What is a proof of claim?
We know that the decision to file for bankruptcy is a complicated and long process for most of our clients. We also know that most of our clients feel a huge sense of relief when they finally do make the decision to file, and even more so when the case is actually filed. For some people the fear of repossession or foreclosure is stopped and they can relax, for others it is just seeing light at the end of the tunnel.
Of course, there will be a substantial amount of paperwork to complete. Don’t let yourself stress to much about that. We will go over exactly what will be needed and break it down as much as possible. We do want to warn you that the paperwork doesn’t all stop once your case is filed. There will be a substantial amount of documentation after your file. Again, no need to worry about that too much. We read and monitor all documentation in your case and it is always available for your review if you would like to go through those documents.
Initially, one of the most important types of documents we will watch for are "proof of claims". Basically, this is just a written statement that notifies the bankruptcy court, the trustee, the debtor and his/her attorney, and any other potentially interested party that the creditor that has filed the proof of claim is asserting a right to distribution (money) from the bankruptcy estate. These are filed in both Chapter 7 and Chapter 13 cases. Creditors file proof of claims to ensure that they are paid, and the trustee will not make payments unless there is a valid proof of claim. Proof of claims are absolutely essential in a Chapter 13 case and Chapter 7 cases where there are assets.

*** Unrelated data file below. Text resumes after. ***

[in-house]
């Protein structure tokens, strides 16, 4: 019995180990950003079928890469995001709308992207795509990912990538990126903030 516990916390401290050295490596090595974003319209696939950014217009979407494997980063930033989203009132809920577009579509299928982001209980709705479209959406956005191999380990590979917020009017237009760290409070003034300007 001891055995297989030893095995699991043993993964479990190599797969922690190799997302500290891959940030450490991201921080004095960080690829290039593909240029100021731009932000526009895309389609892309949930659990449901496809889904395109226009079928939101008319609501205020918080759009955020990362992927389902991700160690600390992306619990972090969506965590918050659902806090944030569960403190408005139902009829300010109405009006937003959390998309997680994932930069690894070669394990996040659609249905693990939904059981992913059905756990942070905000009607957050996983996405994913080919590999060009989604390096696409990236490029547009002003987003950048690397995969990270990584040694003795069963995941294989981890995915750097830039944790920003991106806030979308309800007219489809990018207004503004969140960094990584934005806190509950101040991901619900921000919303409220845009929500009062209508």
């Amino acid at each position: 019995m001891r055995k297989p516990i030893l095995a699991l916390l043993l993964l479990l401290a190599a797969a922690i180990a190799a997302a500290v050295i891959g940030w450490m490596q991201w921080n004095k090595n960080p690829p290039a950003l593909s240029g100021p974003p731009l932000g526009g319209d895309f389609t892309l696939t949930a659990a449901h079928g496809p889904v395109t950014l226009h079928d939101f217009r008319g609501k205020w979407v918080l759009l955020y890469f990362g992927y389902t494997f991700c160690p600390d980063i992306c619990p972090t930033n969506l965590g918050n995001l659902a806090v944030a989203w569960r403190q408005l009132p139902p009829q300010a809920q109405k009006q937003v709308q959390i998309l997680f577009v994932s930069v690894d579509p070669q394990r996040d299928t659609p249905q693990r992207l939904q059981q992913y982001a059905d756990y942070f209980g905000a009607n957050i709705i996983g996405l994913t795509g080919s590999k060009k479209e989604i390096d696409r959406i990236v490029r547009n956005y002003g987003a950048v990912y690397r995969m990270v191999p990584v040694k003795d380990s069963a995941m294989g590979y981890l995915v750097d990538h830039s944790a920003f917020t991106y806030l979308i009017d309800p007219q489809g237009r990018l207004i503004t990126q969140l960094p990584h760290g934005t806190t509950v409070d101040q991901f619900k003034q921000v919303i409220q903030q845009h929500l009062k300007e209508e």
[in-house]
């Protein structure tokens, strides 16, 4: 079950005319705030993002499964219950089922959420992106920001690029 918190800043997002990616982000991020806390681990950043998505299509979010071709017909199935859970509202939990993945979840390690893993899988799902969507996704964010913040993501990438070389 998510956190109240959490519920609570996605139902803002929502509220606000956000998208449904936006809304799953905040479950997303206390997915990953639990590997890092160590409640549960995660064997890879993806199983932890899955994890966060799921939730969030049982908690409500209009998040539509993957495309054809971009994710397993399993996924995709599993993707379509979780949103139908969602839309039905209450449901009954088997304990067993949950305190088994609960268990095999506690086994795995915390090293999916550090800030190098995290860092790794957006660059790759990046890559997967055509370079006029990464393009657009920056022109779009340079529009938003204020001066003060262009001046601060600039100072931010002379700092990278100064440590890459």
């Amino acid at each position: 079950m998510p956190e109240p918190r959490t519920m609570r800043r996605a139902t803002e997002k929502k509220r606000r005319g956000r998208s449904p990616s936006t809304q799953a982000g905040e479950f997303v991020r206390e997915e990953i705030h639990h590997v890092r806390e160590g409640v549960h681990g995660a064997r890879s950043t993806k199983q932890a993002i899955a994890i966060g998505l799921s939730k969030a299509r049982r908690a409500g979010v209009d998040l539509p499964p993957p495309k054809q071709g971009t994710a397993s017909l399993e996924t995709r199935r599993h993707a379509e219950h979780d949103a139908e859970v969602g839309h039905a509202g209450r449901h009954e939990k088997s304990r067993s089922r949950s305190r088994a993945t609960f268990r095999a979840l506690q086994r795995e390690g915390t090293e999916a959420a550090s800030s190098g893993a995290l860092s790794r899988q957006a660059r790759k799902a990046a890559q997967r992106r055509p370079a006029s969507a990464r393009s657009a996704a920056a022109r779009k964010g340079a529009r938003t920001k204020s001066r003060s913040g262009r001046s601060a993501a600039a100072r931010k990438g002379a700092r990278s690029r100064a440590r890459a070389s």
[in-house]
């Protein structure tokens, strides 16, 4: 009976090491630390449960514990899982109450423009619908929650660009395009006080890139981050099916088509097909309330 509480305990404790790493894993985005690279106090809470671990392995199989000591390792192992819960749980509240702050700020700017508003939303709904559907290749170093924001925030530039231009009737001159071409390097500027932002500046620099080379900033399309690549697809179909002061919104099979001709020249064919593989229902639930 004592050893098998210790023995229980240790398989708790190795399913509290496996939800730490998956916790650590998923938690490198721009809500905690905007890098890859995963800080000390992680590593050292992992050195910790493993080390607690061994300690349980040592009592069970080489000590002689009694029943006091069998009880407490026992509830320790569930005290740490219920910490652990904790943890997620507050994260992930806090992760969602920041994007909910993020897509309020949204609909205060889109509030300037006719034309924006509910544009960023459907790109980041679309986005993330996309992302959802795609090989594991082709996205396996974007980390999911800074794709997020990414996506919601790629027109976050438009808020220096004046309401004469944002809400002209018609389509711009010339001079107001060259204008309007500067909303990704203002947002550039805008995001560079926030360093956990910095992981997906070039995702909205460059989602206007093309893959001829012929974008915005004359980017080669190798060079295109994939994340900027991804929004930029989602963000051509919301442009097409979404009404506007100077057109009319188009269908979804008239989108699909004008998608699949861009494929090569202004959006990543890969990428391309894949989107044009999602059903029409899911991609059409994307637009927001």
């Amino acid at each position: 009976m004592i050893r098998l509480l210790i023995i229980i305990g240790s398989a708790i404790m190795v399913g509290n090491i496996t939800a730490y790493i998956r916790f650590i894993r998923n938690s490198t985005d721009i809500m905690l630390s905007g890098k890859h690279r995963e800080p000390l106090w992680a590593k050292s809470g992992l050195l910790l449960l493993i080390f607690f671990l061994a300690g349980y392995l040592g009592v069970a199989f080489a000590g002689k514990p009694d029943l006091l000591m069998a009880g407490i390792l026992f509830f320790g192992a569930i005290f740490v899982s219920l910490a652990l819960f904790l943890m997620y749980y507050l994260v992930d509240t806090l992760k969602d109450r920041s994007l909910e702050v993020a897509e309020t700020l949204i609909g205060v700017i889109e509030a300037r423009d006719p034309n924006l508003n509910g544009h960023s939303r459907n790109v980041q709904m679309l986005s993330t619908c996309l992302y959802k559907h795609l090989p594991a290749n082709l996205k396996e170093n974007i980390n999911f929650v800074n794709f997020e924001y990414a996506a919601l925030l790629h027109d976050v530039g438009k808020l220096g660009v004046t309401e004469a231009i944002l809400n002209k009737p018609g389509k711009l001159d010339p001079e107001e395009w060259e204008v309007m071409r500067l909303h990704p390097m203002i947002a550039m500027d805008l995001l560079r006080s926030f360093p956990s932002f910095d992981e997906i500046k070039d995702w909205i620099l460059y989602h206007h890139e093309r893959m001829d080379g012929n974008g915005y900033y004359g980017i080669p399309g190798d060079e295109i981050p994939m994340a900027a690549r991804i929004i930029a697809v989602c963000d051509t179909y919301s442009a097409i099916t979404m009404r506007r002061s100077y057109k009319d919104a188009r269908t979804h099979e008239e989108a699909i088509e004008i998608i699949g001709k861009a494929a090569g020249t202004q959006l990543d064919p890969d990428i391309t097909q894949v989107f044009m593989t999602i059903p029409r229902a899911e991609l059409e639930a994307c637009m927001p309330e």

So, this all sounds technical, right? Here is what you need to know. There are specific forms that are used for this and we review any proof of claim filed. We review it for accuracy, we review it to make sure none of your private information (i.e. social security number) appears on public documents, and to ensure that it matches the amounts and types of debt we have listed. If it does not we will discuss this. From there, you can either object to the claim if you think it is wrong or modify the plan to pay the correct amount.
There are time lines of when the proof of claims must be filed. They differ based on the type of debt. We will monitor this for you, but the practical impact is that creditors cannot generally come in at the end and insist on payment as long as they were properly notified of the bankruptcy.
If you have questions about this, or any other matter, contact your St. Louis Bankruptcy Attorney today!